|Sometimes not paying close enough attention to a blurb can pay off.
Ordinarily, I wouldn’t borrow a fantasy from the library, but I jumped to the conclusion from the illustration on the jacket cover that Poison Study was an historical novel likely set during the Renaissance, barely glanced at the first couple of sentences of the blurb, and added it to the stack in my arms. Well, you know the old adage: you can’t judge a book by its cover. As I figured out very early in the book, Poison Study is fantasy fiction – the romance thread takes a while to get going – but even so I thoroughly enjoyed it and am recommending it to other readers.
The monarchy of Ixia has been overthrown, and the current ruler is Commander Ambrose. Ixia is divided into districts, each governed by a General. The strict Code of Behavior sets out the governing rules, and there are no excuses for non-compliance. “Live by the Code or face the consequences.” Punishment is harsh and certain. Each infraction has a penalty.
Yelena, the narrator, killed Reyad, General Brazell’s only son. Yelena had been raised in the General’s orphanage and had regarded him as a father but learned there was a dark side to the pair. The punishment for murder is death; no mitigating factors are taken into consideration. Yelena was thrown into a bleak dungeon and is awaiting execution.
Believing she is being taken to be hanged, she is instead brought to Valek, the Commander’s personal security chief. The Commander’s last food taster has died (presumably in the line of duty). The Code says that the next person sentenced to die is to be offered the position as taster. It’s a lifetime appointment because failure means death.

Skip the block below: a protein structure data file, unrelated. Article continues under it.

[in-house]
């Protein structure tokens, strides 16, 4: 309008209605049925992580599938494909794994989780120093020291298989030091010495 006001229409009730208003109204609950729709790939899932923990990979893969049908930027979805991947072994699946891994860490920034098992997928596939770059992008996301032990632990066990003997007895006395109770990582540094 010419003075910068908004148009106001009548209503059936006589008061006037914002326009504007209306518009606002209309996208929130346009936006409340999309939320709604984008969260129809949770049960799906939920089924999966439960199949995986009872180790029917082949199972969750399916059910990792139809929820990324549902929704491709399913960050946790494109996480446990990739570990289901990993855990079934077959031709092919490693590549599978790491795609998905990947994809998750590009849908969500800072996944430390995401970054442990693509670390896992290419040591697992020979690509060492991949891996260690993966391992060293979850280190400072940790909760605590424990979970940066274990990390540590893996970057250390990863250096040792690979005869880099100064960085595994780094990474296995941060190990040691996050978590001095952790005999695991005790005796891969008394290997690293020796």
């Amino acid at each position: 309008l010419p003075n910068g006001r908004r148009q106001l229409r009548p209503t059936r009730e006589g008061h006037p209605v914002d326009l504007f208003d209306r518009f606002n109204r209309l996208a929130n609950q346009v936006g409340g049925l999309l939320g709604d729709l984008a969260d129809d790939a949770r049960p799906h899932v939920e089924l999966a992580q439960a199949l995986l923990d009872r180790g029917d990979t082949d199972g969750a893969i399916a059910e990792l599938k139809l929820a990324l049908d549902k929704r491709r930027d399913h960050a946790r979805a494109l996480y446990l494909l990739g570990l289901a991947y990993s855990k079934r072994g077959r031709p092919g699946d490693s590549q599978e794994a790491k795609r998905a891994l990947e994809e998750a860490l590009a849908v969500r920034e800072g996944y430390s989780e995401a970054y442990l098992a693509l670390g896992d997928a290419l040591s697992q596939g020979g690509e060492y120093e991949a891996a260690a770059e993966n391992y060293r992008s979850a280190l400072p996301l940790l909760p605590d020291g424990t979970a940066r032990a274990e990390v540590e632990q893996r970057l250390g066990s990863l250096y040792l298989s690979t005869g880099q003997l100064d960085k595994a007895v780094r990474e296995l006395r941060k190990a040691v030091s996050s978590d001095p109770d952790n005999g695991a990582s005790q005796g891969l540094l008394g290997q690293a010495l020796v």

Yelena accepts the position rather than be executed, but her training as taster is nearly as risky. She must taste poisons in order to be able to identify them in the Commander’s food. But even if she survives her training, she might not serve long as taster because General Brazell is determined that she dies for killing his son.
Poison Study begins quickly – Yelena learns she is to be spared from execution and meets Valek in the first few pages. From that point the plot proceeds in two directions: first, into Yelena’s experiences as she assumes the perilous position as food taster and second, into her past and the reasons behind her killing General Brazell’s son. As might be expected, the Commander needs a food taster because the political situation in Ixia is anything but stable. The book moves evenly on all threads with smooth transitions between the various subplots.
Character development is of lesser importance than plot. As the first-person narrator, Yelena is a fully dimensional character, and Valek gradually assumes more depth over the course of the story, but few of the other characters are much more than one-dimensional. Ixia is a fictional world where modern science is unknown and magic is an active force. My guess at a Renaissance setting wasn’t all that far off.
It’s Yelena who carries the book. I quickly came to care what happened to her, why she’d ended up in such a precarious situation, how she’d survive, whether she could escape Brazell’s machinations. I was so caught up in the story that I read it with few interruptions and – always a good sign – was left wanting more when it ended.
Poison Study is the debut book by author Maria V. Snyder. A sequel, Magic Study, is to be published in 2006. Its appealing heroine and well-paced plot make this a book that even non-fantasy readers may want to check out.